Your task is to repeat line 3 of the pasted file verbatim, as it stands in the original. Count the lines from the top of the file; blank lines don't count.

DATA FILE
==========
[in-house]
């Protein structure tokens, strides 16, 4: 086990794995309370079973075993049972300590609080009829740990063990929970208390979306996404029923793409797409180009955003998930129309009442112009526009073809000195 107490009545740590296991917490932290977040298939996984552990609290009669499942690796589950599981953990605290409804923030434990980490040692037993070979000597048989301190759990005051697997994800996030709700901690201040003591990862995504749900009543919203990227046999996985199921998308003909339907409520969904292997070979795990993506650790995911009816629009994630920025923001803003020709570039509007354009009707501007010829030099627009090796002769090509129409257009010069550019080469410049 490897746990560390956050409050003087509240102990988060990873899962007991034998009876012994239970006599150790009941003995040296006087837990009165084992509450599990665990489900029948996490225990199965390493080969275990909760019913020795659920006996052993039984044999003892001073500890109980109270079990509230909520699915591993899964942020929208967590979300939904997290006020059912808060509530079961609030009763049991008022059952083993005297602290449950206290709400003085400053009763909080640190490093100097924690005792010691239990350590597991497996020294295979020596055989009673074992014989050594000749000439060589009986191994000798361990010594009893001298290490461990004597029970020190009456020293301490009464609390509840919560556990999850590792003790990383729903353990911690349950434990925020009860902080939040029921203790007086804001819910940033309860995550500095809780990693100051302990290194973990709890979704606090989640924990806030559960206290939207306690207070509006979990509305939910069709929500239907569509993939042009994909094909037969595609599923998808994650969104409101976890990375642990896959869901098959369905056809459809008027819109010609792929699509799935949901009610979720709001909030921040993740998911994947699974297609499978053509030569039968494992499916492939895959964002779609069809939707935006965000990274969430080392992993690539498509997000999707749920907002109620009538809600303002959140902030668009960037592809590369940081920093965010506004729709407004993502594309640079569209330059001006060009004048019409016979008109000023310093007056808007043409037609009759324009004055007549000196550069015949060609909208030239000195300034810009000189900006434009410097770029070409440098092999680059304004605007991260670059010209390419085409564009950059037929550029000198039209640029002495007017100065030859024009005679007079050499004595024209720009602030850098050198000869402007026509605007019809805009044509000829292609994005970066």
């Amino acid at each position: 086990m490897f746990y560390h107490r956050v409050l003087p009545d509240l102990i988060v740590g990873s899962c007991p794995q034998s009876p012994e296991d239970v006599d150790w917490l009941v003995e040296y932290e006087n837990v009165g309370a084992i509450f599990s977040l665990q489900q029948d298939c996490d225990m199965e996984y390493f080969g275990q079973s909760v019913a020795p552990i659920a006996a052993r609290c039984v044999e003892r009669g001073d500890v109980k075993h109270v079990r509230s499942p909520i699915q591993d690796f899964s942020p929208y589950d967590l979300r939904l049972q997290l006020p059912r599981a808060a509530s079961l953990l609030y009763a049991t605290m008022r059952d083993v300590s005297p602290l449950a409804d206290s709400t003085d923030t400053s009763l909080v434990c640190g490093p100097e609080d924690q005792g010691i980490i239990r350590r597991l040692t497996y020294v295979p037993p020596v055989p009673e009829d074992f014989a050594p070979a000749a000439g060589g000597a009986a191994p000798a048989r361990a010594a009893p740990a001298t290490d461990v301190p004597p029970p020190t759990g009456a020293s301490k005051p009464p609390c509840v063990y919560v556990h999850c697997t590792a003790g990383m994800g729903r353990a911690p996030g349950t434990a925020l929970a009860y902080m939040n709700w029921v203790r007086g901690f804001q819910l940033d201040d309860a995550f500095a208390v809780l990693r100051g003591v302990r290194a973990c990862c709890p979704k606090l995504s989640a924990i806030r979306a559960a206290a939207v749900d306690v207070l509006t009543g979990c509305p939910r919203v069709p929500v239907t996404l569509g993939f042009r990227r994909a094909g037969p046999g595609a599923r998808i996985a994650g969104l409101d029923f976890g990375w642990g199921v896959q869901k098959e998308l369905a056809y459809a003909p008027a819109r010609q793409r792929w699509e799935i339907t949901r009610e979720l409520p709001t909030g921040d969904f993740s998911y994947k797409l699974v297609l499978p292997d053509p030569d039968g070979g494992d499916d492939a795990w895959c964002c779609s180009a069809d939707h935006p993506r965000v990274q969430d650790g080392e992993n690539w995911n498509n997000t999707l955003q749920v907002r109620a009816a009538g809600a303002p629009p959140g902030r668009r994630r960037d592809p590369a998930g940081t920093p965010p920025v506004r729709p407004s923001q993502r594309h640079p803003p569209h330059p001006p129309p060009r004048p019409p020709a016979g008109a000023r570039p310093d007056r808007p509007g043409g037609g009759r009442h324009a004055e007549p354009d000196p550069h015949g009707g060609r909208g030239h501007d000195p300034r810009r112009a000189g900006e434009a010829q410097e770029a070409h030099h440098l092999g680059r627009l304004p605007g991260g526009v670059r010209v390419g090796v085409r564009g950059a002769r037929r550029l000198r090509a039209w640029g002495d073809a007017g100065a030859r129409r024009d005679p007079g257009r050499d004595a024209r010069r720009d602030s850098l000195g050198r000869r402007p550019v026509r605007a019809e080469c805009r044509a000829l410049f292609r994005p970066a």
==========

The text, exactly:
């Amino acid at each position: 086990m490897f746990y560390h107490r956050v409050l003087p009545d509240l102990i988060v740590g990873s899962c007991p794995q034998s009876p012994e296991d239970v006599d150790w917490l009941v003995e040296y932290e006087n837990v009165g309370a084992i509450f599990s977040l665990q489900q029948d298939c996490d225990m199965e996984y390493f080969g275990q079973s909760v019913a020795p552990i659920a006996a052993r609290c039984v044999e003892r009669g001073d500890v109980k075993h109270v079990r509230s499942p909520i699915q591993d690796f899964s942020p929208y589950d967590l979300r939904l049972q997290l006020p059912r599981a808060a509530s079961l953990l609030y009763a049991t605290m008022r059952d083993v300590s005297p602290l449950a409804d206290s709400t003085d923030t400053s009763l909080v434990c640190g490093p100097e609080d924690q005792g010691i980490i239990r350590r597991l040692t497996y020294v295979p037993p020596v055989p009673e009829d074992f014989a050594p070979a000749a000439g060589g000597a009986a191994p000798a048989r361990a010594a009893p740990a001298t290490d461990v301190p004597p029970p020190t759990g009456a020293s301490k005051p009464p609390c509840v063990y919560v556990h999850c697997t590792a003790g990383m994800g729903r353990a911690p996030g349950t434990a925020l929970a009860y902080m939040n709700w029921v203790r007086g901690f804001q819910l940033d201040d309860a995550f500095a208390v809780l990693r100051g003591v302990r290194a973990c990862c709890p979704k606090l995504s989640a924990i806030r979306a559960a206290a939207v749900d306690v207070l509006t009543g979990c509305p939910r919203v069709p929500v239907t996404l569509g993939f042009r990227r994909a094909g037969p046999g595609a599923r998808i996985a994650g969104l409101d029923f976890g990375w642990g199921v896959q869901k098959e998308l369905a056809y459809a003909p008027a819109r010609q793409r792929w699509e799935i339907t949901r009610e979720l409520p709001t909030g921040d969904f993740s998911y994947k797409l699974v297609l499978p292997d053509p030569d039968g070979g494992d499916d492939a795990w895959c964002c779609s180009a069809d939707h935006p993506r965000v990274q969430d650790g080392e992993n690539w995911n498509n997000t999707l955003q749920v907002r109620a009816a009538g809600a303002p629009p959140g902030r668009r994630r960037d592809p590369a998930g940081t920093p965010p920025v506004r729709p407004s923001q993502r594309h640079p803003p569209h330059p001006p129309p060009r004048p019409p020709a016979g008109a000023r570039p310093d007056r808007p509007g043409g037609g009759r009442h324009a004055e007549p354009d000196p550069h015949g009707g060609r909208g030239h501007d000195p300034r810009r112009a000189g900006e434009a010829q410097e770029a070409h030099h440098l092999g680059r627009l304004p605007g991260g526009v670059r010209v390419g090796v085409r564009g950059a002769r037929r550029l000198r090509a039209w640029g002495d073809a007017g100065a030859r129409r024009d005679p007079g257009r050499d004595a024209r010069r720009d602030s850098l000195g050198r000869r402007p550019v026509r605007a019809e080469c805009r044509a000829l410049f292609r994005p970066a």